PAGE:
It was a wake-up call — in some cases, literally.
At 8:29 a.m. Friday, Anchorage was hit by an earthquake described by residents as the most severe since the Good Friday earthquake of 1964. That quake, the most devastating in Alaska history and the second-strongest ever recorded worldwide, still lives on in the memories of Alaskans who experienced it. On Friday, we got a reminder.
We were lucky. The earthquake, epicentered directly across Cook Inlet from downtown Anchorage, struck closer than any quake of similar magnitude since the city was established. Hundreds of thousands of residents and visitors were frightened but for the most part unharmed. There was extensive property damage, but nothing like the carnage of 1964, when Fourth Avenue swallowed cars and buildings as the ground below the city liquefied.
In the days, weeks and months to come, life in Southcentral Alaska will return to normal, as we pick up what’s broken and fix pieces of infrastructure compromised by the earthquake. Some of that cleanup will be done by the city and state, but much will be done in our homes, as we sweep up broken glass, repair cracked drywall and attempt to locate pets that ran away during the quake. Your neighbors may well need your help; if you’re in a position to offer it, please do so. Be thorough and take care as you pick up what’s broken — most injuries resulting from earthquakes take place after the fact, when people cut themselves on broken glass, strain to pick up heavy fallen items or trip and fall on debris. Shards of glass or ceramic too small to be seen easily can cut you or your pets if you step on them. Be careful.
And though the effects of the earthquake were serious, there is much to be thankful for that they were not worse. The quake should serve as a reminder to be prepared as best we can for natural disasters of all kinds. On a municipal and state level, that means making sure our roads, buildings and utilities can withstand the stresses of events like this. On a personal level, it means preparing for interruptions in services and supply lines. Keep several days' worth of clean water on hand, as well as a good supply of food that can withstand relatively long periods without refrigeration. If you need electricity for heat or other essential services, a backup generator is a good investment.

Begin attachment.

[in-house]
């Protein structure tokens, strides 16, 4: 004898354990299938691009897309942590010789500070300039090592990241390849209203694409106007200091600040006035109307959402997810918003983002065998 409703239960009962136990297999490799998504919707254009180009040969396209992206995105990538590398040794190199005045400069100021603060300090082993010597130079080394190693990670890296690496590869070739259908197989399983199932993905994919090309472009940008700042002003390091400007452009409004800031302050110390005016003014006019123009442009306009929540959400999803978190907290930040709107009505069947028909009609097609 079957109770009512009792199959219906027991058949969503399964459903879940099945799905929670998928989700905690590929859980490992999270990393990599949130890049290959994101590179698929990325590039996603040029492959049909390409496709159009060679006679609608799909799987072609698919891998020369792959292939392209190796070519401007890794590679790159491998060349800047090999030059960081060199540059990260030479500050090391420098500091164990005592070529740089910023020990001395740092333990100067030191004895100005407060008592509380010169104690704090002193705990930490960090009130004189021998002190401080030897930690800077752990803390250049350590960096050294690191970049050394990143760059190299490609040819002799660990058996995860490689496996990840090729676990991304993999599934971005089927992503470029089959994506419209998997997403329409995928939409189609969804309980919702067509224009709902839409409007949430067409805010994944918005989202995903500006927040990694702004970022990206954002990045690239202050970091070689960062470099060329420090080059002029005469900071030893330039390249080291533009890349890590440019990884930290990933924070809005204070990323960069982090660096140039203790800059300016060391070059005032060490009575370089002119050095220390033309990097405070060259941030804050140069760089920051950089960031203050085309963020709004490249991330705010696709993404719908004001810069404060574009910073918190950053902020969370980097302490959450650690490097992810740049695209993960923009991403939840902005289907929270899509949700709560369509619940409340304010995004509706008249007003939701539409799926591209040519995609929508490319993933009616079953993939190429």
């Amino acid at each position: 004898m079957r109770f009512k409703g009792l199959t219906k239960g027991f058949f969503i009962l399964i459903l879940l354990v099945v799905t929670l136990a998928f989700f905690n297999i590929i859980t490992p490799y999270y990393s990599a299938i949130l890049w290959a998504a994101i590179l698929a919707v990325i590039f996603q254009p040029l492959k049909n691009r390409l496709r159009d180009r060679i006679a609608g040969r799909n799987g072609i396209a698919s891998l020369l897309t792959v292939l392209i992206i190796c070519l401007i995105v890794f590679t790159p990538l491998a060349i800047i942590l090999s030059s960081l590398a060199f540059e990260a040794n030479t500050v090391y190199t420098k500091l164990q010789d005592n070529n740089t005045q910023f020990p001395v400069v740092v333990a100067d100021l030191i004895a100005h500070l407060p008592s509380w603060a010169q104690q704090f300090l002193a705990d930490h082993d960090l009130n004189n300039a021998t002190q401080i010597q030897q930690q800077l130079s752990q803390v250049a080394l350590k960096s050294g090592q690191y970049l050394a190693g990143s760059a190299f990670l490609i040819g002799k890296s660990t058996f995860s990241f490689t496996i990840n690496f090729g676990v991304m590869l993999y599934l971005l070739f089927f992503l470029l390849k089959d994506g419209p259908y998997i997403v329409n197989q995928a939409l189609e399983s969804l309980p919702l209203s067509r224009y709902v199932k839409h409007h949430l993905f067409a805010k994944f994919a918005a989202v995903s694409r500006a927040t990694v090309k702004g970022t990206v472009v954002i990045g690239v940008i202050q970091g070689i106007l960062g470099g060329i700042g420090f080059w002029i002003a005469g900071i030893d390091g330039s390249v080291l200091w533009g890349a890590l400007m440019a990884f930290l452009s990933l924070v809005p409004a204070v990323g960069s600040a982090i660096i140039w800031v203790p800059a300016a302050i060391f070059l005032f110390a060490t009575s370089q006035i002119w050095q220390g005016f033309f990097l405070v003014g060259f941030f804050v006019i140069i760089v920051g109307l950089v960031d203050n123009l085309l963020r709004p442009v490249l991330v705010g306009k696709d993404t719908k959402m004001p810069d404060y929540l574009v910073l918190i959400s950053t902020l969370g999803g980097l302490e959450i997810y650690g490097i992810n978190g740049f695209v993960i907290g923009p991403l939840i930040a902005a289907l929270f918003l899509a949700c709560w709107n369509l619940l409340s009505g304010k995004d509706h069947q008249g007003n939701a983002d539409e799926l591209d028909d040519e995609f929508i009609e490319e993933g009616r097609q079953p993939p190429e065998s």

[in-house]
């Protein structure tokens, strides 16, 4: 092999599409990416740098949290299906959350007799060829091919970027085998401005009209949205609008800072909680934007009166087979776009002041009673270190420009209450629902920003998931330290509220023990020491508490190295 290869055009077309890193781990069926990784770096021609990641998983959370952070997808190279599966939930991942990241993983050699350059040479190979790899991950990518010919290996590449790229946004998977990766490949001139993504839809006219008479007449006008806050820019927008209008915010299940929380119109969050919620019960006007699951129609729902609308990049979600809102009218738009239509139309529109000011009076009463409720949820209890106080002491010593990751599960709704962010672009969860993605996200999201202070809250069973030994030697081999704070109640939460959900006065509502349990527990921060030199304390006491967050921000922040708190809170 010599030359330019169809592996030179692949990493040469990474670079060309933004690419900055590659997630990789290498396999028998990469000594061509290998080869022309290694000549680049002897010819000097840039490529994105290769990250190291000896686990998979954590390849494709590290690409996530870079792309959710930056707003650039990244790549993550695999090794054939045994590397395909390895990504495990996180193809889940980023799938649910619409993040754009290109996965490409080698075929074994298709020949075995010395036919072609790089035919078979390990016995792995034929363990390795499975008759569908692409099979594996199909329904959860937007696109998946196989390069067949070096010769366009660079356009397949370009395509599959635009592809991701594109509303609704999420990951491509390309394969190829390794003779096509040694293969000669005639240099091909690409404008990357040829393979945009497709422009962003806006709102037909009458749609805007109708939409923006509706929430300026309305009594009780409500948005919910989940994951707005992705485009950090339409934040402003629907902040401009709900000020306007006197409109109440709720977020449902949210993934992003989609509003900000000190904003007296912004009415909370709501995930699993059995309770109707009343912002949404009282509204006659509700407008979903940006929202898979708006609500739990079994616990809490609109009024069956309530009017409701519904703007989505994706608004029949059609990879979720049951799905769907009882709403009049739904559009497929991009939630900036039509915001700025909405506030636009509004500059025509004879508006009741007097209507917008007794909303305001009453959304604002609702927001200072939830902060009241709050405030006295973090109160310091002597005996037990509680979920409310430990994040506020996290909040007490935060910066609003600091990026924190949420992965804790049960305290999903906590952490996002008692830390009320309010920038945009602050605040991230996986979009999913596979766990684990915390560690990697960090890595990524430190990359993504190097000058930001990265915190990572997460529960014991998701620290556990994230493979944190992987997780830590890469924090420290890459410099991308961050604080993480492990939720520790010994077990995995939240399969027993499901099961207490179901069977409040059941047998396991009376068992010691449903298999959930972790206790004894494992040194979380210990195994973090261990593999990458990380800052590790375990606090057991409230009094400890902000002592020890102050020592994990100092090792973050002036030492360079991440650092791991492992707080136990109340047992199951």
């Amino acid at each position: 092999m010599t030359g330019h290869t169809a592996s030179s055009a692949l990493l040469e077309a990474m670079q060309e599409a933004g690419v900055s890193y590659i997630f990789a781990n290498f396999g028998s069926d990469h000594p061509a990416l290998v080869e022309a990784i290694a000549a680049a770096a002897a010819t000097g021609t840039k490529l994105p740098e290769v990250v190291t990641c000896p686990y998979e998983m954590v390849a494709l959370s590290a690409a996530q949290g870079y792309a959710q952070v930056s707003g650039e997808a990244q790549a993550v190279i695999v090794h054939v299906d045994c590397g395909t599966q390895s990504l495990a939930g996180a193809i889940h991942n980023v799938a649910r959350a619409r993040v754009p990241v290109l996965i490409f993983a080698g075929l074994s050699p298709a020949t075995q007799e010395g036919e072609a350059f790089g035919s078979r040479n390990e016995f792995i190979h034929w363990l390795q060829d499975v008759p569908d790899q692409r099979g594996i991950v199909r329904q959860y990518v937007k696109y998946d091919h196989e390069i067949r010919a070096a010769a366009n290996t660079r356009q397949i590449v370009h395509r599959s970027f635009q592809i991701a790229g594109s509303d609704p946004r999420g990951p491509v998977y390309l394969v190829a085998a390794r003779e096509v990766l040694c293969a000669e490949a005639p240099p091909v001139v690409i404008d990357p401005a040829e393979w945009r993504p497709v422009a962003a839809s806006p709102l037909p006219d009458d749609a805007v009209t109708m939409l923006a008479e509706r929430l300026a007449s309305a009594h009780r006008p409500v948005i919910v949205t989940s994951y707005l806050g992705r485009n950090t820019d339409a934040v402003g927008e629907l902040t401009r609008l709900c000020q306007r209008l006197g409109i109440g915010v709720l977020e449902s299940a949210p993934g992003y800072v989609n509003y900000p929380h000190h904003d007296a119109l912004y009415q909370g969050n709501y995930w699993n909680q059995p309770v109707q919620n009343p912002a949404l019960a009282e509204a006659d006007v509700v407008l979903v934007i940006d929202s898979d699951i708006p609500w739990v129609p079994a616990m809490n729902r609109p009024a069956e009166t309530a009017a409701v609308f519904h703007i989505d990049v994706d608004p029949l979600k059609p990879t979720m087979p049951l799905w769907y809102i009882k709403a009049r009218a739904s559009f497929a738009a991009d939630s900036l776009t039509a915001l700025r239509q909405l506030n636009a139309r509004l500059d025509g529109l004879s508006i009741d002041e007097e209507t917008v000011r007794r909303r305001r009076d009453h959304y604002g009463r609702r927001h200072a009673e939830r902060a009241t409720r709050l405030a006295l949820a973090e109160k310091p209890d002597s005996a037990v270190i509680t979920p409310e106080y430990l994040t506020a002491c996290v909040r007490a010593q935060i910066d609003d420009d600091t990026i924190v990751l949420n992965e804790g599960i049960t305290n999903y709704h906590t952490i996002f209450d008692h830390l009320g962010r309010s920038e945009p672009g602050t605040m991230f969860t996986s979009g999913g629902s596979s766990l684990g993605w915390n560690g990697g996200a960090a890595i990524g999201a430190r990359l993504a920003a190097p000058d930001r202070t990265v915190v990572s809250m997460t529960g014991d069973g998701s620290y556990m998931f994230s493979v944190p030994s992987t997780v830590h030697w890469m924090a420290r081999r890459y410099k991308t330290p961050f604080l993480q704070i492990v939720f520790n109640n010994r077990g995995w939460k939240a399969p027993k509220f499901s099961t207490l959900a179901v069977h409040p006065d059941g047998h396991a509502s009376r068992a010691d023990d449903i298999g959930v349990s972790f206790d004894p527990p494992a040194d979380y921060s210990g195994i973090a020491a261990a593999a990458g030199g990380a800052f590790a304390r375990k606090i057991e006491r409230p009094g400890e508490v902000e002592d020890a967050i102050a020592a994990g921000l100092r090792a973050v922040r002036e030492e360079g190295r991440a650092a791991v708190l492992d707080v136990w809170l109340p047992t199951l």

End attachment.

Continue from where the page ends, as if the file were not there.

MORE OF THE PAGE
Most of all, the earthquake was a reminder of how much we depend on one another, and how much easier it is to deal with hardships when we face them together. Check on your friends and neighbors to make sure they’re all right, and offer whatever help you can manage. Alaska made it through the Good Friday earthquake, and it will recover from this one stronger than ever. All it will take is our work to make sure it happens.
The views expressed here are those of the Anchorage Daily News, as expressed by its editorial board, which welcomes a broad range of viewpoints. Current editorial board members are Ryan Binkley, Andy Pennington, Julia O’Malley, Tom Hewitt and Andrew Jensen. To submit a piece for consideration, email firstname.lastname@example.org. Send submissions shorter than 200 words to email@example.com or click here to submit via any web browser.